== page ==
Maurice at 80 - a special Q&A, Part 5
06 June 2014|Tottenham Hotspur
Legendary double-winning defender Maurice Norman turned 80 last month.
The defensive rock of our double-winning team and an England international who played at the 1962 World Cup, Maurice made 411 appearances for us between 1955 and 1965, when his career was cruelly cut short by injury.
To mark reaching his personal milestone, we asked Maurice to reflect on his glory, glory days with Spurs and his experiences with the England squad at the World Cup in Chile.
His answers to 40 questions - 30 on Spurs, 10 on England - provide a fascinating insight into the career of one of Spurs' and England's greats, almost 60 years after he first walked through the gates at the Lane.
In our fifth and final part today and with the World Cup fast approaching, we asked Maurice about his experiences with the England squad in Sweden 1958 and Chile 1962...
You went to the World Cup as part of the England squad in 1958. What do you remember about that experience? What was it like to be with Bobby Smith, your Spurs team-mate?
Maurice: "I had already played in the Under-23s for England, so already knew many of the players. I went out in 1958 to Sweden thinking I would probably get my chance of a game but although Billy Wright had some stomach problems, he was still fit enough to play. We were able to watch other teams including Brazil and of course, the young Pele, and we were enthralled. As I had joined Spurs in 1955, I already knew Bobby Smith and we usually roomed together when playing away matches, but in Sweden I was paired with Derek Kevan. Bobby was nicknamed 'The Tank' as he was very adept at bundling the goalkeeper and ball into the net. It was legal then and often resulted in a goal."
Some of England's greats were in that squad - Billy Wright, Tom Finney, Johnny Haynes, Bobby Charlton - what were they like?
Maurice: "Billy Wright captained the team and was always approachable and talked to me a lot about the possibility of taking over his role one day, and we talked tactics. Billy was not that tall, about 5ft 9ins and said that height and strength were not everything, positional sense was more important and good directional passes. Tom Finney, who was to become a life-long friend and played in my XI team against Enfield as a testimonial for me in 1967, was one of the greatest wingers of all time and a lovely man. When playing against him, I found it so difficult because he was able to take the ball away from me instead of coming onto me as other players normally did. Johnny Haynes always wanted the ball, was always calling for the ball and at hand to pass to. He was very keen. Bobby Charlton could play on the left wing or if needed at centre forward. He was quiet but friendly and like myself, fairly new to the squad. He was still coming to terms with the Munich Disaster."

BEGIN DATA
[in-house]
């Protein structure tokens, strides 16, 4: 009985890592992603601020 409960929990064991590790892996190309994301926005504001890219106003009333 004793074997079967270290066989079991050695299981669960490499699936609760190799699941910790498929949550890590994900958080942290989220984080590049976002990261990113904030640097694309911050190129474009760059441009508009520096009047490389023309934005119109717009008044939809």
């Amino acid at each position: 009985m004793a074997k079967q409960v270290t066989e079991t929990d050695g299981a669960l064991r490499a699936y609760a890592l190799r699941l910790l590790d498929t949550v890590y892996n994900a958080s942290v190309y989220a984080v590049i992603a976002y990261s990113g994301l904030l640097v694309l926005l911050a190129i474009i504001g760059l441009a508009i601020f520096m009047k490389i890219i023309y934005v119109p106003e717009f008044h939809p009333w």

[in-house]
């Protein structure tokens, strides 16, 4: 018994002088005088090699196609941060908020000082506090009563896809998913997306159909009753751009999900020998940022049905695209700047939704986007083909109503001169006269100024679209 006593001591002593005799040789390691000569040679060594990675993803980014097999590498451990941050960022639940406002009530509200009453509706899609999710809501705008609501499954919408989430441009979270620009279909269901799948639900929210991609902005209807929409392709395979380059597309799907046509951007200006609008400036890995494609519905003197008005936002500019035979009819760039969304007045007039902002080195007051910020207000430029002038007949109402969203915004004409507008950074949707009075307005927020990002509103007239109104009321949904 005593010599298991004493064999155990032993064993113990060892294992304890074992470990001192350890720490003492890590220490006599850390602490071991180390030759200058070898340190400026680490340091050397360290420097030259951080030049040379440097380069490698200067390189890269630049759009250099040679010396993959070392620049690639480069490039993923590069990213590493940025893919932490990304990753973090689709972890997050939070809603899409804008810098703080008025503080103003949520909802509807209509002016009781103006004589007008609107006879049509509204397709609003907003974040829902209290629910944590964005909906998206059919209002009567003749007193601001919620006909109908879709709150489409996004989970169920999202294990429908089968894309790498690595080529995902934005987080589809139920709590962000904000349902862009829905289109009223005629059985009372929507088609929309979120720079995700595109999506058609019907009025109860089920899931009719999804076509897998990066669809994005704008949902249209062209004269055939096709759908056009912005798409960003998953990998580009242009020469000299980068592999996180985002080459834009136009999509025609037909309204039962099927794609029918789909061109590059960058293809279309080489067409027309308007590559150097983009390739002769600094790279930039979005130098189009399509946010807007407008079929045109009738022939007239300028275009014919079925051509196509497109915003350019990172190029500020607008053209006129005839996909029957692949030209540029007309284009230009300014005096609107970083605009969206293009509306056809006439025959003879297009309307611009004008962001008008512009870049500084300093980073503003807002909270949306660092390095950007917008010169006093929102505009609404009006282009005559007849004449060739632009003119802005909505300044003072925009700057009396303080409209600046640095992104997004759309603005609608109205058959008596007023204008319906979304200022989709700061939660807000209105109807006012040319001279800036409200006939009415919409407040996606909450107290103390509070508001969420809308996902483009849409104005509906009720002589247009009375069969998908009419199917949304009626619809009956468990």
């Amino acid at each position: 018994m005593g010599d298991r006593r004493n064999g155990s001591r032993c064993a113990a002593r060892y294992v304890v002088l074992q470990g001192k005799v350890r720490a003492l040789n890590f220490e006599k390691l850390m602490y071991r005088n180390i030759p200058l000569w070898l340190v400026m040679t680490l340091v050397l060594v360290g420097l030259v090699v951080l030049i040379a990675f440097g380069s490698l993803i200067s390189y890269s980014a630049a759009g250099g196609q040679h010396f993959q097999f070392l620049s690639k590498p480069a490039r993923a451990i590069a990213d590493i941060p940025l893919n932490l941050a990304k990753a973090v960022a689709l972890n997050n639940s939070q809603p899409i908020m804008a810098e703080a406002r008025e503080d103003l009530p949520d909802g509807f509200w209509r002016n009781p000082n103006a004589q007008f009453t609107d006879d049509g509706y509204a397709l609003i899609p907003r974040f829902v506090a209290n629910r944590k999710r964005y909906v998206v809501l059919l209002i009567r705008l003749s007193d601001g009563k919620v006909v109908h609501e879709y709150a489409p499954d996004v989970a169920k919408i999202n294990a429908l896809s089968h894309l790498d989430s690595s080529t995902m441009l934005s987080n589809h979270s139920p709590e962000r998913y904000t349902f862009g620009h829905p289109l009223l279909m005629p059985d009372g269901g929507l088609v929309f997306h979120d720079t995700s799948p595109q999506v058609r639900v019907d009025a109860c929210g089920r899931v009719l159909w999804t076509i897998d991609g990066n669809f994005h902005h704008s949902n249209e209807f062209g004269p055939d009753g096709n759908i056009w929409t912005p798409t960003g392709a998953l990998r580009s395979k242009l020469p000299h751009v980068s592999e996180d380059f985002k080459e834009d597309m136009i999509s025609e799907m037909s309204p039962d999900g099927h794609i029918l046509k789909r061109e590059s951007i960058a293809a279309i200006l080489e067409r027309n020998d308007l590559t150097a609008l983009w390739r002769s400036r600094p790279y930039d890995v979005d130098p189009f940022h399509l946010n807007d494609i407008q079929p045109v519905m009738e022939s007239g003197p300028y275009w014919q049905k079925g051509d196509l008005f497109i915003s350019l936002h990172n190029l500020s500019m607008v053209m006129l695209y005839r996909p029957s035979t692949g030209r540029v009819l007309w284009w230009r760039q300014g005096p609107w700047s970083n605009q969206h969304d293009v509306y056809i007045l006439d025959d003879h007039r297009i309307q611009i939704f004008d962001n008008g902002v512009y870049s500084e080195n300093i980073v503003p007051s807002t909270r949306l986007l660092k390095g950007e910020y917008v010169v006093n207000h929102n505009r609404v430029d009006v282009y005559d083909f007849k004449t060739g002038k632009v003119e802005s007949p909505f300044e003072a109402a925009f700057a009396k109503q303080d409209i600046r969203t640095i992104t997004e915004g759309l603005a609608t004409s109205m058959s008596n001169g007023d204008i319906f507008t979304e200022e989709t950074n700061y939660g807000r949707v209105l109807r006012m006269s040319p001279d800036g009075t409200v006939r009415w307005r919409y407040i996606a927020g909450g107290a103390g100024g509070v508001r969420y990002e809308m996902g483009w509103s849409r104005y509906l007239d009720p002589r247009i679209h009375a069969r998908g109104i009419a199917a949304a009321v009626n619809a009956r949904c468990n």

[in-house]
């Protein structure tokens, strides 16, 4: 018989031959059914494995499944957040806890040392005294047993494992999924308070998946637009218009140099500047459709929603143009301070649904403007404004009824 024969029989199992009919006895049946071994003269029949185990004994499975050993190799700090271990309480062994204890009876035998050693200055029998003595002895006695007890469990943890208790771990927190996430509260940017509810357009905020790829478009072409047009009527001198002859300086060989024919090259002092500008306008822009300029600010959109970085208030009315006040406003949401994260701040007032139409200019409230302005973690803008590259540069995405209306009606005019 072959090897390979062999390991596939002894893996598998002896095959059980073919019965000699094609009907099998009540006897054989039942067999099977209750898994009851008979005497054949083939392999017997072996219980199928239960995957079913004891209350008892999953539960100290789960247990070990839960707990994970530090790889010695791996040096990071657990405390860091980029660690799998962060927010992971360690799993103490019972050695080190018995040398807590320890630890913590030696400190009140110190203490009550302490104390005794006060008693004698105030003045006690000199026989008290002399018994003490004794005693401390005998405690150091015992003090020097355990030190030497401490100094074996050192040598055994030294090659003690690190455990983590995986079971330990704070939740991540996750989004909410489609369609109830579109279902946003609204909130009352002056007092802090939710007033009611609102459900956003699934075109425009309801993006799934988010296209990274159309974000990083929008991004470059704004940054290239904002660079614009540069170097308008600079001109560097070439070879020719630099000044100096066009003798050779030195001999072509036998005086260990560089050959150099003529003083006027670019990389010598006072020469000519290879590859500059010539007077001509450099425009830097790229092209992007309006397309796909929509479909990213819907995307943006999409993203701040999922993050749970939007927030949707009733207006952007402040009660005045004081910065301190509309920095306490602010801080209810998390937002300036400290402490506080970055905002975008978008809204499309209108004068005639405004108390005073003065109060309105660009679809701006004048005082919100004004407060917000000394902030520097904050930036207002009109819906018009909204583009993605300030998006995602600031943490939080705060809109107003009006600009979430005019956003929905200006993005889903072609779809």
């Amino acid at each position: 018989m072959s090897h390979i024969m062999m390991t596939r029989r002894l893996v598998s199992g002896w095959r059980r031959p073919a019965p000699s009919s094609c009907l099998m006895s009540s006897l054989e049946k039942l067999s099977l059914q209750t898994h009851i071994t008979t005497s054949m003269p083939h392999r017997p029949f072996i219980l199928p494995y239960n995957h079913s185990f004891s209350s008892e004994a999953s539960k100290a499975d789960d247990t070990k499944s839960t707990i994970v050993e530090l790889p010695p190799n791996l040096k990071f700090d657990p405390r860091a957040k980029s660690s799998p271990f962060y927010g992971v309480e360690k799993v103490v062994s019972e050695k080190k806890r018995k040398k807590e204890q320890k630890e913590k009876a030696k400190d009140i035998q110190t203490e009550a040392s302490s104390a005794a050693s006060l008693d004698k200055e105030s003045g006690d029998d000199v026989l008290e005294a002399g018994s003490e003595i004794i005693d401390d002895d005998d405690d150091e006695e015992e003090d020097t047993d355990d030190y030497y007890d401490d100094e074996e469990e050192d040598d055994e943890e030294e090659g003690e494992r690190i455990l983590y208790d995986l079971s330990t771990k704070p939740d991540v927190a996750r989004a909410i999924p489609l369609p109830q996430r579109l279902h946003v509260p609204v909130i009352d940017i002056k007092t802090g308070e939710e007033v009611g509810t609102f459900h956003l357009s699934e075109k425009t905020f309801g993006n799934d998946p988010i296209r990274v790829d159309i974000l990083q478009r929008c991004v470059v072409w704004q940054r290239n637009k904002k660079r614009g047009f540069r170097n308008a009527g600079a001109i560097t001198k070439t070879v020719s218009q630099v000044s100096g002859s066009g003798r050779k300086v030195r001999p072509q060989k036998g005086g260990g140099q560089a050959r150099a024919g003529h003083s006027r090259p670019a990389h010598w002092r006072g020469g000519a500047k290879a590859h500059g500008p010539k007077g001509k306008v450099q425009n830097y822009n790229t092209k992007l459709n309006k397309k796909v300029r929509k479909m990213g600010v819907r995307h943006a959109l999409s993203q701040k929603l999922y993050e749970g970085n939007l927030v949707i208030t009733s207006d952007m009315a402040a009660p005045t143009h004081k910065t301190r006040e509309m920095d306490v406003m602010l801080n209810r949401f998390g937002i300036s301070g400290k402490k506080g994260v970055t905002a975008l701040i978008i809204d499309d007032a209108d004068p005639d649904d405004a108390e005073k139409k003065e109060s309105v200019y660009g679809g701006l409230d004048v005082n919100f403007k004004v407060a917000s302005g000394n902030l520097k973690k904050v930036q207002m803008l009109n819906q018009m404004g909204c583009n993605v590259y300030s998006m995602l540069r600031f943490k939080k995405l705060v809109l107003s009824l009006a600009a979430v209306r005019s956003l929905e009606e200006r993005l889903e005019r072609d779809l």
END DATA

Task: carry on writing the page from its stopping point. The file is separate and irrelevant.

Below: Brazil greats Garrincha and Pele
Pele made his name in that tournament. Can you remember the Brazil team with players like Garrincha and Didi as well? England drew 0-0 with them in the group stage.
Maurice: "Brazil were becoming one of the greatest teams in the world at this time. We were naturally in awe of them and the way they played and although Pele was only 17, he stood out as a remarkable young player for the future. Garrincha, nicknamed 'Little Bird', with his odd legs (one shorter than the other) came up with the 'banana kick', which meant he could bend the ball around the wall or a player and that was new to us all. Didi, Vava and the Santos brothers were all in this Brazilian team and I would find myself playing against them in World Cup 1962 in Chile. They were older then but so formidable."
You finally won your first cap against Peru in 1962. Can you remember that? It must have been a very proud moment.
Maurice: "After Sweden 1958, I was so disappointed that when Billy Wright finally hung up his boots, I did not then automatically get a place in the England team. They tried Brian Labone, Joe Shaw and Peter Swan before finally settling on Peter Swan at centre-half. In 1962, I was picked in the squad for the Chile World Cup, then just before we flew out to Peru for a warm-up match on our way to Chile, I was told I would be playing as Peter Swan was ill. I remember the match well. It was of course fantastic to pull on the full England shirt at last, I was 28 by then. Bobby Moore was also getting his first cap, although he was only 21. During the match we were all aware of the heat. In fact, we were lucky not to suffer from heat stroke - in those days you were not allowed to take in water during playing time. I lost half a stone in weight and we were all de-hydrated. We won 4-0."